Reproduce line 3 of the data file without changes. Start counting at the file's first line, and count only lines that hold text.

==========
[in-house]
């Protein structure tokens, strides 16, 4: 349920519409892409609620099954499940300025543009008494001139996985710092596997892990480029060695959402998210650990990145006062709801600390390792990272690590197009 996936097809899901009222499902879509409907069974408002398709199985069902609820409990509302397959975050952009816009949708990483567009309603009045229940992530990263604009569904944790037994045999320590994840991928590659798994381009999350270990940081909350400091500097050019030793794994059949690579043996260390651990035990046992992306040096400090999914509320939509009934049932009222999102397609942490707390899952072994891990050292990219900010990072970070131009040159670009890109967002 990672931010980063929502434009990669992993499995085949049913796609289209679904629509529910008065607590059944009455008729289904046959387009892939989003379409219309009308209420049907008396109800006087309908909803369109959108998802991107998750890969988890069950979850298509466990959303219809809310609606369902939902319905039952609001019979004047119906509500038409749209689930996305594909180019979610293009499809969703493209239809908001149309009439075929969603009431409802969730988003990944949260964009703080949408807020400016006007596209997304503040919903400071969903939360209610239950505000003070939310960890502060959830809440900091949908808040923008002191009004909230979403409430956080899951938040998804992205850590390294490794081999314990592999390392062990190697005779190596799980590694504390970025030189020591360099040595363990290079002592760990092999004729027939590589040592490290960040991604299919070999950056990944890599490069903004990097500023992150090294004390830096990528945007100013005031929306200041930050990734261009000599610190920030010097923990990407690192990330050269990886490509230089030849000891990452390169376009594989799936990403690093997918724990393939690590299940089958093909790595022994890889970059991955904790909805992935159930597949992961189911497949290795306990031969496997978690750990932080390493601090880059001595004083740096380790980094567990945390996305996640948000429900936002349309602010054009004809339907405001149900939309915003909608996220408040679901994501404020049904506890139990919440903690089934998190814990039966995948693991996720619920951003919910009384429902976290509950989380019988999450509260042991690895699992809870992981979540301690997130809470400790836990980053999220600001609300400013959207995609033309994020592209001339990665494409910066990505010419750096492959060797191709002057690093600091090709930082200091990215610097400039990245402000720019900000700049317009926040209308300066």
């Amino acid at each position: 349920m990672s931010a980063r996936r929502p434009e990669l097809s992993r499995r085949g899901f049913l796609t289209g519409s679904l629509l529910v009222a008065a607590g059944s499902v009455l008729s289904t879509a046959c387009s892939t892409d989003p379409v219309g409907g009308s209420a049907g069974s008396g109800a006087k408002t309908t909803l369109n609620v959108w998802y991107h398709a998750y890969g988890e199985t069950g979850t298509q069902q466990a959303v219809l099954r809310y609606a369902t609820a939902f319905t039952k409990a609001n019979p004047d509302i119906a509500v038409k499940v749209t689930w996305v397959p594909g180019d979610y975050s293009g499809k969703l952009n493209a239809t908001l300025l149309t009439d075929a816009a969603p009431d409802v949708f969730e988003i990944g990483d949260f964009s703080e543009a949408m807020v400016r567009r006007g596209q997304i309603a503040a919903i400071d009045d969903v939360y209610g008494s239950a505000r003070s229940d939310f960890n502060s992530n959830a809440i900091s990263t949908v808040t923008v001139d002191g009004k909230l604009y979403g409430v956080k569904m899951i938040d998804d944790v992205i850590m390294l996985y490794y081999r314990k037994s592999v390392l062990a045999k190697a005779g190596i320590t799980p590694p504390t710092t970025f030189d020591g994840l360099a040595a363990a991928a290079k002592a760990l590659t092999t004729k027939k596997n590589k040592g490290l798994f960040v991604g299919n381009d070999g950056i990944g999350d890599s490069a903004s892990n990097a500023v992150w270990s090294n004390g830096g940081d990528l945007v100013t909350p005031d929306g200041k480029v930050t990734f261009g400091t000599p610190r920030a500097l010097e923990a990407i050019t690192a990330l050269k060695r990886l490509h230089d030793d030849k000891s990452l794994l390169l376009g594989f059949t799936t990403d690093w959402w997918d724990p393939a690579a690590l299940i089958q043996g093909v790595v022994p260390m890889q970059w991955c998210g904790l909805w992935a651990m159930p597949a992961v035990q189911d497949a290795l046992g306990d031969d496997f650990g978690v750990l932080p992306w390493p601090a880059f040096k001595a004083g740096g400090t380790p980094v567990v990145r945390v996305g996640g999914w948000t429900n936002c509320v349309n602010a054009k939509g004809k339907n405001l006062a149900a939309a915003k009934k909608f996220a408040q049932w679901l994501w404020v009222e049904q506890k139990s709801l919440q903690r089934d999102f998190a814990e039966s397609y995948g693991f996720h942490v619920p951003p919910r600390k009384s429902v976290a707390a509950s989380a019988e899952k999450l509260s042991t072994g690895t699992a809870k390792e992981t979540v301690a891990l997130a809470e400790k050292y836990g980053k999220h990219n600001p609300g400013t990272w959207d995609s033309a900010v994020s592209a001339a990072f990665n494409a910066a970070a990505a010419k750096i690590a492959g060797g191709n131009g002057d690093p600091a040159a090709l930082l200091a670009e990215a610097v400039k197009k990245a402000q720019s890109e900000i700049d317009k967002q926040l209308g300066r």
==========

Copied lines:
């Amino acid at each position: 349920m990672s931010a980063r996936r929502p434009e990669l097809s992993r499995r085949g899901f049913l796609t289209g519409s679904l629509l529910v009222a008065a607590g059944s499902v009455l008729s289904t879509a046959c387009s892939t892409d989003p379409v219309g409907g009308s209420a049907g069974s008396g109800a006087k408002t309908t909803l369109n609620v959108w998802y991107h398709a998750y890969g988890e199985t069950g979850t298509q069902q466990a959303v219809l099954r809310y609606a369902t609820a939902f319905t039952k409990a609001n019979p004047d509302i119906a509500v038409k499940v749209t689930w996305v397959p594909g180019d979610y975050s293009g499809k969703l952009n493209a239809t908001l300025l149309t009439d075929a816009a969603p009431d409802v949708f969730e988003i990944g990483d949260f964009s703080e543009a949408m807020v400016r567009r006007g596209q997304i309603a503040a919903i400071d009045d969903v939360y209610g008494s239950a505000r003070s229940d939310f960890n502060s992530n959830a809440i900091s990263t949908v808040t923008v001139d002191g009004k909230l604009y979403g409430v956080k569904m899951i938040d998804d944790v992205i850590m390294l996985y490794y081999r314990k037994s592999v390392l062990a045999k190697a005779g190596i320590t799980p590694p504390t710092t970025f030189d020591g994840l360099a040595a363990a991928a290079k002592a760990l590659t092999t004729k027939k596997n590589k040592g490290l798994f960040v991604g299919n381009d070999g950056i990944g999350d890599s490069a903004s892990n990097a500023v992150w270990s090294n004390g830096g940081d990528l945007v100013t909350p005031d929306g200041k480029v930050t990734f261009g400091t000599p610190r920030a500097l010097e923990a990407i050019t690192a990330l050269k060695r990886l490509h230089d030793d030849k000891s990452l794994l390169l376009g594989f059949t799936t990403d690093w959402w997918d724990p393939a690579a690590l299940i089958q043996g093909v790595v022994p260390m890889q970059w991955c998210g904790l909805w992935a651990m159930p597949a992961v035990q189911d497949a290795l046992g306990d031969d496997f650990g978690v750990l932080p992306w390493p601090a880059f040096k001595a004083g740096g400090t380790p980094v567990v990145r945390v996305g996640g999914w948000t429900n936002c509320v349309n602010a054009k939509g004809k339907n405001l006062a149900a939309a915003k009934k909608f996220a408040q049932w679901l994501w404020v009222e049904q506890k139990s709801l919440q903690r089934d999102f998190a814990e039966s397609y995948g693991f996720h942490v619920p951003p919910r600390k009384s429902v976290a707390a509950s989380a019988e899952k999450l509260s042991t072994g690895t699992a809870k390792e992981t979540v301690a891990l997130a809470e400790k050292y836990g980053k999220h990219n600001p609300g400013t990272w959207d995609s033309a900010v994020s592209a001339a990072f990665n494409a910066a970070a990505a010419k750096i690590a492959g060797g191709n131009g002057d690093p600091a040159a090709l930082l200091a670009e990215a610097v400039k197009k990245a402000q720019s890109e900000i700049d317009k967002q926040l209308g300066r």